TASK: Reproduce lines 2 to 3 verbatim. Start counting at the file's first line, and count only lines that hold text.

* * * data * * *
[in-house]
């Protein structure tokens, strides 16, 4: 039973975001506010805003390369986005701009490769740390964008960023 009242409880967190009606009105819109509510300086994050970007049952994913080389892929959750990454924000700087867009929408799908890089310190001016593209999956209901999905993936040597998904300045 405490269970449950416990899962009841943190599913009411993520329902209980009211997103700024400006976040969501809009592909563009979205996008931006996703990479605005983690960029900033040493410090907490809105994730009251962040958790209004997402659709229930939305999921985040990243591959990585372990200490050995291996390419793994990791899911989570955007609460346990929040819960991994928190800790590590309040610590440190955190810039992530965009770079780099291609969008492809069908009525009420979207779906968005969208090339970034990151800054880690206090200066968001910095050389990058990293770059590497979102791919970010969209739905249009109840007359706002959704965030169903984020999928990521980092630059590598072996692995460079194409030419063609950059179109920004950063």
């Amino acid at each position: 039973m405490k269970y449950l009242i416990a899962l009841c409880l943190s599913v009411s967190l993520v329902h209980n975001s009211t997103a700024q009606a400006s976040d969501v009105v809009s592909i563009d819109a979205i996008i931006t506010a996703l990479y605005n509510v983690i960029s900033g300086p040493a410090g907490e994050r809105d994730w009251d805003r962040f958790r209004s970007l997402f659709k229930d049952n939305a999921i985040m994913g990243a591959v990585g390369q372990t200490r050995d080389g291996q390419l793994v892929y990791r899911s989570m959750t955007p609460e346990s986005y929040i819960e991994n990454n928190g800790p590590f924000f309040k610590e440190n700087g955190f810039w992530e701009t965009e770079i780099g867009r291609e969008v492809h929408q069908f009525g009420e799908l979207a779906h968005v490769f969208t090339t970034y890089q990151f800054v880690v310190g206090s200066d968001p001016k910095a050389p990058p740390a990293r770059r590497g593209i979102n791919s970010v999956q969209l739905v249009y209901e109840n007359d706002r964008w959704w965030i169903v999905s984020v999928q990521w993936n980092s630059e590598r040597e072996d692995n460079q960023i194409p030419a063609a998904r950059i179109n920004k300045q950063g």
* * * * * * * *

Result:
């Protein structure tokens, strides 16, 4: 039973975001506010805003390369986005701009490769740390964008960023 009242409880967190009606009105819109509510300086994050970007049952994913080389892929959750990454924000700087867009929408799908890089310190001016593209999956209901999905993936040597998904300045 405490269970449950416990899962009841943190599913009411993520329902209980009211997103700024400006976040969501809009592909563009979205996008931006996703990479605005983690960029900033040493410090907490809105994730009251962040958790209004997402659709229930939305999921985040990243591959990585372990200490050995291996390419793994990791899911989570955007609460346990929040819960991994928190800790590590309040610590440190955190810039992530965009770079780099291609969008492809069908009525009420979207779906968005969208090339970034990151800054880690206090200066968001910095050389990058990293770059590497979102791919970010969209739905249009109840007359706002959704965030169903984020999928990521980092630059590598072996692995460079194409030419063609950059179109920004950063």
């Amino acid at each position: 039973m405490k269970y449950l009242i416990a899962l009841c409880l943190s599913v009411s967190l993520v329902h209980n975001s009211t997103a700024q009606a400006s976040d969501v009105v809009s592909i563009d819109a979205i996008i931006t506010a996703l990479y605005n509510v983690i960029s900033g300086p040493a410090g907490e994050r809105d994730w009251d805003r962040f958790r209004s970007l997402f659709k229930d049952n939305a999921i985040m994913g990243a591959v990585g390369q372990t200490r050995d080389g291996q390419l793994v892929y990791r899911s989570m959750t955007p609460e346990s986005y929040i819960e991994n990454n928190g800790p590590f924000f309040k610590e440190n700087g955190f810039w992530e701009t965009e770079i780099g867009r291609e969008v492809h929408q069908f009525g009420e799908l979207a779906h968005v490769f969208t090339t970034y890089q990151f800054v880690v310190g206090s200066d968001p001016k910095a050389p990058p740390a990293r770059r590497g593209i979102n791919s970010v999956q969209l739905v249009y209901e109840n007359d706002r964008w959704w965030i169903v999905s984020v999928q990521w993936n980092s630059e590598r040597e072996d692995n460079q960023i194409p030419a063609a998904r950059i179109n920004k300045q950063g």